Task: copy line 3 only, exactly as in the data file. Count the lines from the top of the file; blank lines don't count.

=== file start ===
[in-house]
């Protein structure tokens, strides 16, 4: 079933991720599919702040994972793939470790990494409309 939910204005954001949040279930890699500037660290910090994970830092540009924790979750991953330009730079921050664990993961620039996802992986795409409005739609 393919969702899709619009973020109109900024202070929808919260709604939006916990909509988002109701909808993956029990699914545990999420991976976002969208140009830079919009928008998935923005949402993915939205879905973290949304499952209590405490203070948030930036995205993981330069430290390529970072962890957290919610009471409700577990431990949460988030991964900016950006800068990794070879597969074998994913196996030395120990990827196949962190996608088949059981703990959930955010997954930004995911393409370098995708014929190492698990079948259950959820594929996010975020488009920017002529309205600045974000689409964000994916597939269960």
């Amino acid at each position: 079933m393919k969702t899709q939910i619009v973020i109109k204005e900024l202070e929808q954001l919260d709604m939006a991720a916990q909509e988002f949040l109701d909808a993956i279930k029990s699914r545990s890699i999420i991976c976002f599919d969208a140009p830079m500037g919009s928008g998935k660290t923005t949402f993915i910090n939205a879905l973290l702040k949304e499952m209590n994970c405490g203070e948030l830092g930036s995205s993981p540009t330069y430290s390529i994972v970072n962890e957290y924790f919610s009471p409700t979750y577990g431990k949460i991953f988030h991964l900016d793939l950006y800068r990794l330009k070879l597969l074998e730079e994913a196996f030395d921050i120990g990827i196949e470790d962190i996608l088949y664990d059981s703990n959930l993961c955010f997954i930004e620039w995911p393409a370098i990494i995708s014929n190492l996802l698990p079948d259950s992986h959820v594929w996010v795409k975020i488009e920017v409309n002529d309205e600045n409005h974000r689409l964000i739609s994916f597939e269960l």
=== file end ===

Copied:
């Amino acid at each position: 079933m393919k969702t899709q939910i619009v973020i109109k204005e900024l202070e929808q954001l919260d709604m939006a991720a916990q909509e988002f949040l109701d909808a993956i279930k029990s699914r545990s890699i999420i991976c976002f599919d969208a140009p830079m500037g919009s928008g998935k660290t923005t949402f993915i910090n939205a879905l973290l702040k949304e499952m209590n994970c405490g203070e948030l830092g930036s995205s993981p540009t330069y430290s390529i994972v970072n962890e957290y924790f919610s009471p409700t979750y577990g431990k949460i991953f988030h991964l900016d793939l950006y800068r990794l330009k070879l597969l074998e730079e994913a196996f030395d921050i120990g990827i196949e470790d962190i996608l088949y664990d059981s703990n959930l993961c955010f997954i930004e620039w995911p393409a370098i990494i995708s014929n190492l996802l698990p079948d259950s992986h959820v594929w996010v795409k975020i488009e920017v409309n002529d309205e600045n409005h974000r689409l964000i739609s994916f597939e269960l």